Heap leaching is an industrial mining process of separating precious metals, copper, and other minerals, from ores. It involves a series of chemical processes, through which the mineral ores are piled into the form of a heap, and a leach solution is spread over the ore surface to leach metal from the heap.
Heap leaching may take several weeks, or months, for metal recovery. The leaching time may increase if the heap material is compact, such that the leach solution percolates very slowly via the heap. Low permeability of the heap results in the formation of channels, where fine particles often tend to agglomerate.
Heap Leaching Process
The mined ore is crushed and stacked over a leach pad lined with an impermeable plastic and/or clay. The leach pad is then wetted with the leach solution, under atmospheric conditions, to dissolve the precious metals. The drip irrigation method is commonly used to wet the pad, which reduces the chance of evaporation, thereby providing uniform distribution of the leach solution. The leach solution then penetrates the heap and leaches the precious metals. Simple oxide ores, such as gold ores, can be leached in one or two months, while it takes nearly two years to leach complex ores, such as nickel laterite.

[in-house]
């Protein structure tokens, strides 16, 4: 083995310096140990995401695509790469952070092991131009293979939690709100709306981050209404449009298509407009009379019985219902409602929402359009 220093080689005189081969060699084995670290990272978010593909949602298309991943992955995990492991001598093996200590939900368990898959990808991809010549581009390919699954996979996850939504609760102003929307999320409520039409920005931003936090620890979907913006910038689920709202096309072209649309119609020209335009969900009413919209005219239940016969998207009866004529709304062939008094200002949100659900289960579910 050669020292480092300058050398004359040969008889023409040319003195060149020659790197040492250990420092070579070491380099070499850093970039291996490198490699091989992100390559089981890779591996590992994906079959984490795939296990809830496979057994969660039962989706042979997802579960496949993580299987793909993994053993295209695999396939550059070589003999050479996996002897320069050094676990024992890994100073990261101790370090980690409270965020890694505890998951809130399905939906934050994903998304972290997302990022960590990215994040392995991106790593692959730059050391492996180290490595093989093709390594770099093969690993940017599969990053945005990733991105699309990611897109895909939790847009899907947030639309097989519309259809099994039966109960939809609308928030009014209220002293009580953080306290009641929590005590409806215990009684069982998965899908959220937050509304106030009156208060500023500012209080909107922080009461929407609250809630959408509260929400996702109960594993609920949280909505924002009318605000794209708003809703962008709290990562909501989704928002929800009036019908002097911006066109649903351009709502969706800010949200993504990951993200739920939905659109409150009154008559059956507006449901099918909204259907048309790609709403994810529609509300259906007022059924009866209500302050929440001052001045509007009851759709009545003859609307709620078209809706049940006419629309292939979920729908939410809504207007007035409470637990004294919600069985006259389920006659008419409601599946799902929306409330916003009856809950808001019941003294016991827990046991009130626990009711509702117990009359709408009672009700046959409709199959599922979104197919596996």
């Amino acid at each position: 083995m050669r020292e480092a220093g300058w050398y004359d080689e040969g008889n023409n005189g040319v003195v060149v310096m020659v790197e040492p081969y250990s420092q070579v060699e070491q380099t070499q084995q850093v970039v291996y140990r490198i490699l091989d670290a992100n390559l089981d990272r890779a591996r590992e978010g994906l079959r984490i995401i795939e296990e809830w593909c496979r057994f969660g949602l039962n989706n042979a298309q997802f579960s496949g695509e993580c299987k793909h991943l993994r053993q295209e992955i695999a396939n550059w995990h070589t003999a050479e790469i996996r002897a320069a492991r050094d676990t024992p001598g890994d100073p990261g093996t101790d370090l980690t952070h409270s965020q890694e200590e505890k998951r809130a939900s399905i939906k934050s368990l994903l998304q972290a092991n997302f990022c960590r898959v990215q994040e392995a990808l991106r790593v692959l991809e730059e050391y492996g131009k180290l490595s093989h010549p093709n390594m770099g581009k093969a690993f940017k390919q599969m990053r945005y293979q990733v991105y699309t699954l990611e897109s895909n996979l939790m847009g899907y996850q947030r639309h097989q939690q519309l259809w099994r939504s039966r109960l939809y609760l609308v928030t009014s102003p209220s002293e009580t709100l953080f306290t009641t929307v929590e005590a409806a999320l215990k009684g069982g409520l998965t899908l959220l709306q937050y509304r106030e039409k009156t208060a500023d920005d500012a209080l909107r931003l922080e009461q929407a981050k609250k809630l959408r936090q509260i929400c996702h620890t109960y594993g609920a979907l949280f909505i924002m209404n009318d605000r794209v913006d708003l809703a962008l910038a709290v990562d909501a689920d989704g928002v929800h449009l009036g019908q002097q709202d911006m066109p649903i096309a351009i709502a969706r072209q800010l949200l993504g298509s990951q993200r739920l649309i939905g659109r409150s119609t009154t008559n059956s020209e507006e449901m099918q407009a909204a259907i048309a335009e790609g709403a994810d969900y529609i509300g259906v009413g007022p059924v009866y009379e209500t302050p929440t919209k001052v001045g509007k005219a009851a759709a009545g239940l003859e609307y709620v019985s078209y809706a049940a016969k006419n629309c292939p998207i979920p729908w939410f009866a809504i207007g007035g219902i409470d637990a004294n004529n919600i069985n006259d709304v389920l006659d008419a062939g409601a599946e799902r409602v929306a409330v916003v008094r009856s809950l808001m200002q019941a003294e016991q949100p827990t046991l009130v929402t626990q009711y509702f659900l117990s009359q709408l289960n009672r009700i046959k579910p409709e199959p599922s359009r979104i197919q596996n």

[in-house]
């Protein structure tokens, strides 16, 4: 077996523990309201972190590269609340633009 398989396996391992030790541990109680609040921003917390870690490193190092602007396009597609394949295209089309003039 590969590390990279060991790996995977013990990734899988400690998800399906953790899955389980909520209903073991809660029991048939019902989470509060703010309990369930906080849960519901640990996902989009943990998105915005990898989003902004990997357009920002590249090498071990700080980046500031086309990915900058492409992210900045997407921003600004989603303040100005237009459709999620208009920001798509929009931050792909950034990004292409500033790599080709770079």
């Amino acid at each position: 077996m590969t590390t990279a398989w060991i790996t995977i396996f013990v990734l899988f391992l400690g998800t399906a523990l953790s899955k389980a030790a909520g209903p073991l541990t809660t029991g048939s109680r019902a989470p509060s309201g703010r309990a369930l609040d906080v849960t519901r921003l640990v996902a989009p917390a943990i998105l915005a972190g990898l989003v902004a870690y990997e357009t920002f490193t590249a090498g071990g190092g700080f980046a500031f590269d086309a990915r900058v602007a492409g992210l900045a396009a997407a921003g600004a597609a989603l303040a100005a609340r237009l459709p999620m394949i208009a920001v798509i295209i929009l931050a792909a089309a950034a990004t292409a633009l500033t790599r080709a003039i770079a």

Finally, the percolated leach solution, having dissolved the minerals, is then collected and treated to recover the desired mineral. In some cases, the solution is again recycled to recover minerals precipitated in the solution. The percentage of metal recovery of the target mineral using heap leaching can range from 30 to 90%.
Cyanide Method of Heap Leaching
Cyanide technique is another heap leaching method of extracting precious metals. The crushed ore is wetted with a dilute alkaline cyanide solution, which is then allowed to percolate through the heap. The solution, containing precious metals, continues to percolate via the crushed ore until it reaches the liner beneath the heap, where it drains into a storage pond. After extracting the precious metals, the dilute cyanide solution is usually reused in the heap-leach-process, or passed to an industrial water treatment facility - in some cases to remove residual metals.